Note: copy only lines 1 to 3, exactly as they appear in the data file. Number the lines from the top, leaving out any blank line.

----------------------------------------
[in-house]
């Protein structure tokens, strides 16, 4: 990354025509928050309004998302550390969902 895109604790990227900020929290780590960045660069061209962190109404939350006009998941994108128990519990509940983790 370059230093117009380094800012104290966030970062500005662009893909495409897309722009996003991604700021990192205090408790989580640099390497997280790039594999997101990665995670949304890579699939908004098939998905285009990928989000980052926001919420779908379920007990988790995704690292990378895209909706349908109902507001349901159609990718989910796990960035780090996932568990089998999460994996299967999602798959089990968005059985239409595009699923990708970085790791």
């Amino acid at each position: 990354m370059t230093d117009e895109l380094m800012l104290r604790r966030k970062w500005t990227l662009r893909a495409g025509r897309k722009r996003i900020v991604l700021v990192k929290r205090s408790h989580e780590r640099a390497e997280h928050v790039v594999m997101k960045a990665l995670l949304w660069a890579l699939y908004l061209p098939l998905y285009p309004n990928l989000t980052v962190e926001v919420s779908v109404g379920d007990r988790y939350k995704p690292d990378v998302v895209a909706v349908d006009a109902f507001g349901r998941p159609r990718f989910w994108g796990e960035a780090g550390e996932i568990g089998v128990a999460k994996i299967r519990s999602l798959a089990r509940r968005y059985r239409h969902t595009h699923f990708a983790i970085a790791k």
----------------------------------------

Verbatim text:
[in-house]
């Protein structure tokens, strides 16, 4: 990354025509928050309004998302550390969902 895109604790990227900020929290780590960045660069061209962190109404939350006009998941994108128990519990509940983790 370059230093117009380094800012104290966030970062500005662009893909495409897309722009996003991604700021990192205090408790989580640099390497997280790039594999997101990665995670949304890579699939908004098939998905285009990928989000980052926001919420779908379920007990988790995704690292990378895209909706349908109902507001349901159609990718989910796990960035780090996932568990089998999460994996299967999602798959089990968005059985239409595009699923990708970085790791």
């Amino acid at each position: 990354m370059t230093d117009e895109l380094m800012l104290r604790r966030k970062w500005t990227l662009r893909a495409g025509r897309k722009r996003i900020v991604l700021v990192k929290r205090s408790h989580e780590r640099a390497e997280h928050v790039v594999m997101k960045a990665l995670l949304w660069a890579l699939y908004l061209p098939l998905y285009p309004n990928l989000t980052v962190e926001v919420s779908v109404g379920d007990r988790y939350k995704p690292d990378v998302v895209a909706v349908d006009a109902f507001g349901r998941p159609r990718f989910w994108g796990e960035a780090g550390e996932i568990g089998v128990a999460k994996i299967r519990s999602l798959a089990r509940r968005y059985r239409h969902t595009h699923f990708a983790i970085a790791k």